. many studies have demonstrated high correlations between reading 8 . Latham. Cassar. a common misspelling of the tr in tree is ch. and the same patterns emerge in their writing. 1986) was among the first to capture the systematic and even creative attempts of emergent writers—a type of writing he called “invented spelling. Eventually. and Zukowski (1994). 1999).g. These changes have been captured in five developmental stages (Henderson.g. and as a result.g. preschool children discover that writing “draws” speech. persuasive writing remains difficult (Applebee. full knowledge). as shown by Treiman. Like reading. 1994). children must learn the patterns that characterize English orthography (e. Spelling To be a fluent writer. a reflection of the affricate properties of the tr blend). & Gentile. writing competence is difficult to separate from academic instruction and experience. regardless of how the end of the word sounds). Mullis. begin to use some letters that are accurate (or close) representations of the phonetic properties of speech.g. the ough in though is correctly spelled). it is thought to be more difficult than reading (Berninger. (b) letter-name (alphabetic) stage. Because spelling requires matching every target letter of the word (i. cited by Masterson & Crede. 1990. 1997). Nevertheless. invented spelling is frequently cited as one of several ways of measuring phonological awareness. Children in the mid-to-late elementary years should spell with enough fluency that composing (writing at the text level) is not negatively affected. In fact. It is difficult to isolate any aspect of reading development that does not have a writing counterpart. one must be a fluent speller. whereas harderto-hear sounds. (d) syllable juncture stage (e.g. Highly salient consonants in initial position of words are best represented in invented spelling. Read (1971. That the phonetic properties of sounds are appreciated by young children is evident in the nature of their misspellings (e. Emergent writers also code an appreciation of the phonological properties of sound in early spelling... 1987).” Progressing from scribbles and letter-like forms.e. Although most high school seniors are capable of writing well-formed narrative and informational texts. Phonological awareness has been shown to be closely related to spelling. are frequently omitted. children read syntactic patterns common in informational texts. children realize that morphological meaning is encoded in the spelling system (e. such as nasals and vowels. and (e) derivational constancy stage. Relationships Between Reading and Writing Reading and writing are highly interrelated as processes and in contexts where they occur. doubling consonants at end of syllables with short vowels before adding suffix). 1999) as (a) preliterate stage. (c) within-word patterns stage. Children become fluent orthographic readers at about the same time that their spelling reflects similar orthographic sophistication (e.. children more consistently demonstrate their knowledge of the alphabetic principle as they associate graphemes with phonemes across a wider variety of words. Langer. To attain relative fluency as a speller.Roles and Responsibilities of Speech-Language Pathologists With Respect to Reading and Writing in Children and Adolescents Technical Report Students find planning and revising very difficult until well into the secondary school years (Bereiter & Scardamalia. the roots of spelling begin several years before formal spelling instruction. ed signals that something happened in the past. For example.. From kindergarten to the early elementary grades. that the sound /i/ is represented by several possible sequences of two letters).. In the later school years. particularly in the early stages (Ellis.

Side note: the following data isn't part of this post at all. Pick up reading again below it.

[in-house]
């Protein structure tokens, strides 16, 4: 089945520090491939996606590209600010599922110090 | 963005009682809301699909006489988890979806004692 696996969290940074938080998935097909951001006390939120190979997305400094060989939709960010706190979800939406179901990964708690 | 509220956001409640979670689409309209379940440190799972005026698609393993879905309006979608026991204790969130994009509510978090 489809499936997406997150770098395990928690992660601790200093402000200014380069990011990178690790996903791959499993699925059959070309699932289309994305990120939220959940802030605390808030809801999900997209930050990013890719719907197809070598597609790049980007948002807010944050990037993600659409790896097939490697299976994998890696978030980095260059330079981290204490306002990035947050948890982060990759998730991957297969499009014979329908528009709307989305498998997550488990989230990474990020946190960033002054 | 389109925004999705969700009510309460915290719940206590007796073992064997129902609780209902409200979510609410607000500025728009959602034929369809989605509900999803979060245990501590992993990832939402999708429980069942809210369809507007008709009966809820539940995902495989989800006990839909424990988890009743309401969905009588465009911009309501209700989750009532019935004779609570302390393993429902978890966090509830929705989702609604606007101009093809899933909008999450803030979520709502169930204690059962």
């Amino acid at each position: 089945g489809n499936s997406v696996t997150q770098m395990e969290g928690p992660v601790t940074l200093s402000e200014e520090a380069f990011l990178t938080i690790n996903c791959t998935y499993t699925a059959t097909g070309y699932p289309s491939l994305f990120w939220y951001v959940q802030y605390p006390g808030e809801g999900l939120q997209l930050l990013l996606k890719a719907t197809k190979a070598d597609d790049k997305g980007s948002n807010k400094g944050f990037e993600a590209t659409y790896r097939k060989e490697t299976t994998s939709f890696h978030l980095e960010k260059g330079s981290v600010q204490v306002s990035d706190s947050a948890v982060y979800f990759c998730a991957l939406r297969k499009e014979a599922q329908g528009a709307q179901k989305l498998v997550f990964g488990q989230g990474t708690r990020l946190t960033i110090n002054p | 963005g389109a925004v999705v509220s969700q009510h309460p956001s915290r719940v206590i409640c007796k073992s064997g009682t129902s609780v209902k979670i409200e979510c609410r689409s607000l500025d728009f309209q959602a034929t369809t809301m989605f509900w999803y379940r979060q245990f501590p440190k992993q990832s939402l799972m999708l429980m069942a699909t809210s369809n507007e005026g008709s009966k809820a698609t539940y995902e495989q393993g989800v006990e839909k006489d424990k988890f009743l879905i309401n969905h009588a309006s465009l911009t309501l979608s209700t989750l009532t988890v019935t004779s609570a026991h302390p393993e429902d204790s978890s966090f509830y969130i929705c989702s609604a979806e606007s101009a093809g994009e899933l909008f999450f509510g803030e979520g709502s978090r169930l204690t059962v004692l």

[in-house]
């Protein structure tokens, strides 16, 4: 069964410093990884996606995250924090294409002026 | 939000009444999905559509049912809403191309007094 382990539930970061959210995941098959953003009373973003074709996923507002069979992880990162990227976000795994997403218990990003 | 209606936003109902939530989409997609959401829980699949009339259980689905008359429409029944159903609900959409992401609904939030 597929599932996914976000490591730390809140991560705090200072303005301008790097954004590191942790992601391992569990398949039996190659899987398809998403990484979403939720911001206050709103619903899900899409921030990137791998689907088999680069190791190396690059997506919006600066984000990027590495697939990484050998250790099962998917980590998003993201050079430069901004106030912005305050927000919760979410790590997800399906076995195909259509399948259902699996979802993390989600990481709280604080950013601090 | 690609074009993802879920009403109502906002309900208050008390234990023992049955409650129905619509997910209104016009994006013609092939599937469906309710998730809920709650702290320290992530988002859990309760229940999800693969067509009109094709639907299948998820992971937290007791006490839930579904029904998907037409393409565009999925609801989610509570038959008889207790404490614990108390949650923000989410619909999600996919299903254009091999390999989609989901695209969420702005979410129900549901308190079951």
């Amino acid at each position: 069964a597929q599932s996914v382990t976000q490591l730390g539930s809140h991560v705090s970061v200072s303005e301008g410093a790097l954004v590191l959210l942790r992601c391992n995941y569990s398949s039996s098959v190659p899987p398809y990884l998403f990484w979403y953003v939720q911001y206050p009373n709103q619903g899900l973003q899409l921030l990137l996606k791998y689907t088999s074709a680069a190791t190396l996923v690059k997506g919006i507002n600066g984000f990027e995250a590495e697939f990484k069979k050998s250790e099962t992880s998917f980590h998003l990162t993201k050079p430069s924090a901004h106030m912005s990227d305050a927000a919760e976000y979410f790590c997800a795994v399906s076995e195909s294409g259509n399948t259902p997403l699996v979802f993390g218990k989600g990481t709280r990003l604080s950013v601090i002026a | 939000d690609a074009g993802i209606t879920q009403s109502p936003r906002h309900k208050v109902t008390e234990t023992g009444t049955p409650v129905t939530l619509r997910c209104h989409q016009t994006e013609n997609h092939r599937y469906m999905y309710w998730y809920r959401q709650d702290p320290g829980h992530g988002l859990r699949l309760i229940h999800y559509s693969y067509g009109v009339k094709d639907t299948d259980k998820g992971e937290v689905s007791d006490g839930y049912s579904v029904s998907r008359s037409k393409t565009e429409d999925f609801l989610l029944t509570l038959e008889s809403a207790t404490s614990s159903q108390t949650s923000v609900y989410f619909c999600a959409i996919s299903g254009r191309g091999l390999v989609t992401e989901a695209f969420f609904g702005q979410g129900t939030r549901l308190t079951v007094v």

semantic relations (Nation & Snowling. 1985. Smiley. Camppione. 1993. Swank & Larrivee. Fowler. 1983. et al. & Rashotte. Stanovich & Siegel. In these studies. Lombardino. Curtiss. et al. although sometimes relatively subtle. and concepts related to print. as well as on some measures of narrative structure and recall (Boudreau & Hedberg. 1990). data on language development have been obtained before children became poor readers (e. Morice & Slaghuis. it is not surprising that literacy problems have their foundations in spoken-language difficulties. 1984. word retrieval. 1998. 1991. This work has shown poor readers to have deficits in phonological awareness (Bradley & Bryant. Shaywitz. Language Base of Reading and Writing Problems Given the reciprocal relationships between spoken and written language. using tasks that require awareness. That is. Research also supports the conclusion that a reciprocal relationship exists between phonological awareness and reading. Other researchers have examined poor readers' phonological processing abilities. 1994). Studies also have been designed to examine directly the language abilities of children with reading disabilities. This work has shown that poor readers often have problems with receptive and/or expressive vocabulary (Wiig & Semel. Torgesen.g. 1999. Wolf. Kindergarten children are asked by teachers to “read” what they “write. 1994). et al. 1987. 1994.. 1989). Catts. Tallal. Vellutino & Scanlon. Rapala & Brady. 1995). Riccio. & Shaywitz. Reading and writing also are difficult to separate in the school context. 1992. 1975). 1985. phonological memory (Torgesen. phonological retrieval (Bowers & Wolf.g. 1998). 1977. 1999. 1985. & Kaplan. some studies show that phonological awareness precedes and influences reading acquisition. Young children with specific language impairments have difficulty on tasks measuring rhyme. & Kaplan. In at least some studies. Catts. Liberman. Wiig & Semel. Evidence of an association between language impairment and reading disability has also come from longitudinal studies (Bishop & Adams. 1984. 1990. McGree. others show that reading acquisition influences the development of phonological awareness (Ehri. 1991). Oakley. 1984. & Pinheiro. 1994.” Secondary students “read to find out what to write and write to demonstrate that they understand what they read” (Scott. Scarborough. Yuill & Oakhill. Fey. 1982).. 1998. Stuebing. 1999. 9 . p. 1991). 1985. Fletcher. & Williams. 1999. or in the comprehension and/or use of morphology and syntax (Fletcher. Chipchase. Stothard & Hulme. also have been reported in the comprehension and/or production of text-level language (Donahue. Fey. Roth & Spekman. Worthen. Fletcher. Katz. Bishop.. Francis. 1991. Hynd. Shankweiler.. rapid naming). Feagans & Short. Deficits. letter names. McConnaughy. 1983. Their collective results have shown that children with language impairments are four to five times more likely than normally developing children to have reading difficulties during the school years. One approach has been to identify school-age poor readers and then study their performance on traditional measures of language development. 1975). 1986. Catts. Snowling. 1990. Stothard. 1997). and phonological production (Catts. 1998). 1993.Roles and Responsibilities of Speech-Language Pathologists With Respect to Reading and Writing in Children and Adolescents Technical Report and spelling performance for both typical readers and readers with disabilities (Ehri. 1995. memory. and manipulation of phonemes (e. Scarborough & Dobrich.. 224). Silva. Stothard & Hulme. van Kleeck. 1997. Wagner. 1985. children displaying significant impairments in language (generally in semantic-syntactic-phonological aspects) have been identified in preschool or kindergarten and tested for reading and other academic achievement in later grades. & Brown.